HAMILTON, NJ – Eli Waller was an average preschool boy. His mother kept him home from school Oct 24 due to a minor case of pink eye. His parents put him to bed that night, but he never woke up.
The youngest of triplets, 4-year-old Eli Waller recently died from enterovirus
Enterovirus D68 has officially been confirmed as the cause of death for the New Jersey preschooler. The virus, which causes respiratory illness, has been linked to the deaths of at least the other children in the country.
Eli Waller, 4, of Hamilton township, died in his sleep on Sept 25. Tests conducted by the Centers for Disease Control and Prevention (CDC) later confirmed the cause of death to be enterovirus D68. The virus has affected hundreds of US children since August.
“He was asymptomatic and fine, and the next morning he had passed. The onset was very rapid and very sudden,” Jeffrey Plunkett, the township’s health officer, told “The New York Times.”
Plunkett assured CNN that there was nothing Eli’s parents could have done to prevent his death.
The virus is hard to detect because it resembles the common cold. Symptoms include a runny nose, body aches, coughing, and fever, and can worsen to include difficulty breathing, and, in fatal cases, respiratory failure. Children with respiratory issues, like asthma, are at an even greater risk for getting sick.
Enterovirus D68 has already been diagnosed in four patients who have died, although it is not entirely clear if the virus was the primary cause, according to the CDC website. There have been 594 confirmed cases throughout the country of respiratory illness caused by enterovirus since mid-August.
“Many of us will have EV-D68. Most of us will have very mild symptoms and all but very few will recover quickly and completely. The vast majority of children exposed to EV-D68 recover completely,” said Dr. Michael Fine, Director of the Rhode Island Department of Health in a news conference.
There are over 100 strands of the enterovirus, and they are a common cause of illness for millions of Americans every year, the CDC reports. However, enterovirus have never been known to spread as widely as it has in recent months.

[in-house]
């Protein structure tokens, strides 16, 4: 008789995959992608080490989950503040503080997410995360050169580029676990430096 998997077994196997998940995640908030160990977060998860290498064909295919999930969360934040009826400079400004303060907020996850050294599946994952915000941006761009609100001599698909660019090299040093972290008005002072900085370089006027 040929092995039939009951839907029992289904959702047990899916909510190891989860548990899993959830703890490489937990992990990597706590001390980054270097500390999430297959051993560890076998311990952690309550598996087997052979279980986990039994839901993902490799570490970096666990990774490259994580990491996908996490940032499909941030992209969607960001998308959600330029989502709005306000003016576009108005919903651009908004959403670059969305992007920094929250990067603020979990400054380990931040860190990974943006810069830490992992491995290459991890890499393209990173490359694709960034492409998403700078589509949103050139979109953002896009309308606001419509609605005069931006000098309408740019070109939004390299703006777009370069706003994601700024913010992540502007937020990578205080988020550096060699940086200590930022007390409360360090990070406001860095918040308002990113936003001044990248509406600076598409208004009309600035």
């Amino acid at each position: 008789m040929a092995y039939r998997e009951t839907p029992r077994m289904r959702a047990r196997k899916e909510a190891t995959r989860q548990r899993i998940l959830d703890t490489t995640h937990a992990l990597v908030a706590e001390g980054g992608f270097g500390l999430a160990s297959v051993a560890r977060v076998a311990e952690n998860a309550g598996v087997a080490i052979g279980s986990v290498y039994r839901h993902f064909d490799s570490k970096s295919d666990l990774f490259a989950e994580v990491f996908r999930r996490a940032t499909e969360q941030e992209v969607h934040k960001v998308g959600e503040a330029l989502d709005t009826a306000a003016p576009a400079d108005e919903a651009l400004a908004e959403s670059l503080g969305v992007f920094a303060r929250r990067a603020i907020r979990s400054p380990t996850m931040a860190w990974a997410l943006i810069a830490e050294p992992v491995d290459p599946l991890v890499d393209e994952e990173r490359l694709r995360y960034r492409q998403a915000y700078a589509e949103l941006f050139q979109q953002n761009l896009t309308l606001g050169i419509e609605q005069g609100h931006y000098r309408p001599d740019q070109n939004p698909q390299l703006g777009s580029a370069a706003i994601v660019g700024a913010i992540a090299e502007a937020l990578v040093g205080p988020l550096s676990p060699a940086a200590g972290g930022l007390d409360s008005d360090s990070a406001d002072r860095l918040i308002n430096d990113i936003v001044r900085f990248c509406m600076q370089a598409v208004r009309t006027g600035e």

Enterovirus D68 has also been linked to paralysis in children. “Clinically, it is very, very similar to polio,” Keith Van Haren, a pediatric neurologist at Lucile Packard Children’s Hospital in Stanford, CA, told National Geographic. However, the direct connection between enterovirus D68 and paralysis remains unknown.
The virus is spread through close contact with those infected. Although there is no current vaccine in existence, parents can take preventative steps to protect their children from this dangerous illness.
The Waller triplets
“I think that [parents] should be aware of trying to minimize children’s exposures. There are standard recommendations – washing hands and avoiding crowds of sick children and things like that,” Mark Pallansch of the CDC told NPR.
“The general population can do the same thing, particularly with young children, you can not only keep them [in] less contact with other sick children, but you can actively disinfect toys or surfaces that they come in contact [with] routinely,” Pallansch urged the public.
“[Eli] was a beautiful mix of eagerness and hesitancy, need and striving, caution and surprise, all of which were grounded in a pure unconditional love,” said the Waller family in a statement.
Eli Waller was the youngest of triplets. His parents and sisters currently remain in good health and plan to start a foundation in Eli’s name that provides support for special education.
“Eli was both nervous and excited about starting school, and it is our sincere hope that this foundation can work to help kids in a way that will make Eli proud of us all, in the same way that we are all so proud of him,” Eli’s parents told USA Today.
“They are most concerned about giving thanks, which is incredible,” said Elena Manning, principal of Yardville Elementary where Eli attended preschool.
Eli’s parents also had a final message to their late son: “We love you, little buggy!”
UPDATED: October 27, 2014 5:11p.m.